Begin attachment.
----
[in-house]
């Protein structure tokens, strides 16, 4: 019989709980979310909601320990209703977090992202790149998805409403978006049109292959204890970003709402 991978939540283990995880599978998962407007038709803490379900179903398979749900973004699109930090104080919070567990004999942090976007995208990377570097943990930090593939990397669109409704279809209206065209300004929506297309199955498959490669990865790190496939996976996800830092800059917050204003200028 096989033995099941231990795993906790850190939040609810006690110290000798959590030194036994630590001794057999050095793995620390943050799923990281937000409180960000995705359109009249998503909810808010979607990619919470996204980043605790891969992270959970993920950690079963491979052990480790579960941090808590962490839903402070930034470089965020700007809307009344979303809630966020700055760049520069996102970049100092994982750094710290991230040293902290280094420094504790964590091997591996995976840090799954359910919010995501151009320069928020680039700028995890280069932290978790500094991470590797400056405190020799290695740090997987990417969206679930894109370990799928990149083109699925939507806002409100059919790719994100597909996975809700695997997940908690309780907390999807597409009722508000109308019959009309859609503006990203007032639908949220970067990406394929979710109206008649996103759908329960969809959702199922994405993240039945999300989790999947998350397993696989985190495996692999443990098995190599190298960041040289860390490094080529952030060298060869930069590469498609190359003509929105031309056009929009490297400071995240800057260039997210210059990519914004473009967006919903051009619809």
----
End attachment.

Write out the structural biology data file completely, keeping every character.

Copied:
[in-house]
């Protein structure tokens, strides 16, 4: 019989709980979310909601320990209703977090992202790149998805409403978006049109292959204890970003709402 991978939540283990995880599978998962407007038709803490379900179903398979749900973004699109930090104080919070567990004999942090976007995208990377570097943990930090593939990397669109409704279809209206065209300004929506297309199955498959490669990865790190496939996976996800830092800059917050204003200028 096989033995099941231990795993906790850190939040609810006690110290000798959590030194036994630590001794057999050095793995620390943050799923990281937000409180960000995705359109009249998503909810808010979607990619919470996204980043605790891969992270959970993920950690079963491979052990480790579960941090808590962490839903402070930034470089965020700007809307009344979303809630966020700055760049520069996102970049100092994982750094710290991230040293902290280094420094504790964590091997591996995976840090799954359910919010995501151009320069928020680039700028995890280069932290978790500094991470590797400056405190020799290695740090997987990417969206679930894109370990799928990149083109699925939507806002409100059919790719994100597909996975809700695997997940908690309780907390999807597409009722508000109308019959009309859609503006990203007032639908949220970067990406394929979710109206008649996103759908329960969809959702199922994405993240039945999300989790999947998350397993696989985190495996692999443990098995190599190298960041040289860390490094080529952030060298060869930069590469498609190359003509929105031309056009929009490297400071995240800057260039997210210059990519914004473009967006919903051009619809």